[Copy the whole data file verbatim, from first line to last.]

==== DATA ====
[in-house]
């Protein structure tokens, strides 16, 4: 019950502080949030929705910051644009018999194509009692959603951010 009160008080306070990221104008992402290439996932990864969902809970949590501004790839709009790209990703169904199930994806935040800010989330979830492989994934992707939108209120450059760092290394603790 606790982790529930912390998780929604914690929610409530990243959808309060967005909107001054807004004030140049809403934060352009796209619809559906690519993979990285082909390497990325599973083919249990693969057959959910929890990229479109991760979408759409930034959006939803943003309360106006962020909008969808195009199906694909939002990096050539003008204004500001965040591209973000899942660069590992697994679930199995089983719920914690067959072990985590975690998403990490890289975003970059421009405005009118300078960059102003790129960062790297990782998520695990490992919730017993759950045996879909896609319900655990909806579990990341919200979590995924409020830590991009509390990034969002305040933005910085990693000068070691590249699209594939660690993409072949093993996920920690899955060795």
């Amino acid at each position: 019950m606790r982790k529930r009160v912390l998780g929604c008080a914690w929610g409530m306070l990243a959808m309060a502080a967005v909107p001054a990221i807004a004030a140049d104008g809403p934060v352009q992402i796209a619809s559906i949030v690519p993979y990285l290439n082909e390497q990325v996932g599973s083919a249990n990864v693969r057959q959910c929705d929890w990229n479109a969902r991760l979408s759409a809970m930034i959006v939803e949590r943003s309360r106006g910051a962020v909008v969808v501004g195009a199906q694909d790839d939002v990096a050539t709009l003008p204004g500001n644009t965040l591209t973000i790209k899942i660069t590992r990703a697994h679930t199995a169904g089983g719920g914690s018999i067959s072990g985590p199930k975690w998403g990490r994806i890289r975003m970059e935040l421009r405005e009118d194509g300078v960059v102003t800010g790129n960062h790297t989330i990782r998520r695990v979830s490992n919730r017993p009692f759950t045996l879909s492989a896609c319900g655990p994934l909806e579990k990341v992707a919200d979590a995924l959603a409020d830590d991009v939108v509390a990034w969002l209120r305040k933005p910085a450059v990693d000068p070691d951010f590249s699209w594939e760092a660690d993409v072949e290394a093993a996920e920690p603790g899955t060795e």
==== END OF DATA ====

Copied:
[in-house]
């Protein structure tokens, strides 16, 4: 019950502080949030929705910051644009018999194509009692959603951010 009160008080306070990221104008992402290439996932990864969902809970949590501004790839709009790209990703169904199930994806935040800010989330979830492989994934992707939108209120450059760092290394603790 606790982790529930912390998780929604914690929610409530990243959808309060967005909107001054807004004030140049809403934060352009796209619809559906690519993979990285082909390497990325599973083919249990693969057959959910929890990229479109991760979408759409930034959006939803943003309360106006962020909008969808195009199906694909939002990096050539003008204004500001965040591209973000899942660069590992697994679930199995089983719920914690067959072990985590975690998403990490890289975003970059421009405005009118300078960059102003790129960062790297990782998520695990490992919730017993759950045996879909896609319900655990909806579990990341919200979590995924409020830590991009509390990034969002305040933005910085990693000068070691590249699209594939660690993409072949093993996920920690899955060795």
């Amino acid at each position: 019950m606790r982790k529930r009160v912390l998780g929604c008080a914690w929610g409530m306070l990243a959808m309060a502080a967005v909107p001054a990221i807004a004030a140049d104008g809403p934060v352009q992402i796209a619809s559906i949030v690519p993979y990285l290439n082909e390497q990325v996932g599973s083919a249990n990864v693969r057959q959910c929705d929890w990229n479109a969902r991760l979408s759409a809970m930034i959006v939803e949590r943003s309360r106006g910051a962020v909008v969808v501004g195009a199906q694909d790839d939002v990096a050539t709009l003008p204004g500001n644009t965040l591209t973000i790209k899942i660069t590992r990703a697994h679930t199995a169904g089983g719920g914690s018999i067959s072990g985590p199930k975690w998403g990490r994806i890289r975003m970059e935040l421009r405005e009118d194509g300078v960059v102003t800010g790129n960062h790297t989330i990782r998520r695990v979830s490992n919730r017993p009692f759950t045996l879909s492989a896609c319900g655990p994934l909806e579990k990341v992707a919200d979590a995924l959603a409020d830590d991009v939108v509390a990034w969002l209120r305040k933005p910085a450059v990693d000068p070691d951010f590249s699209w594939e760092a660690d993409v072949e290394a093993a996920e920690p603790g899955t060795e």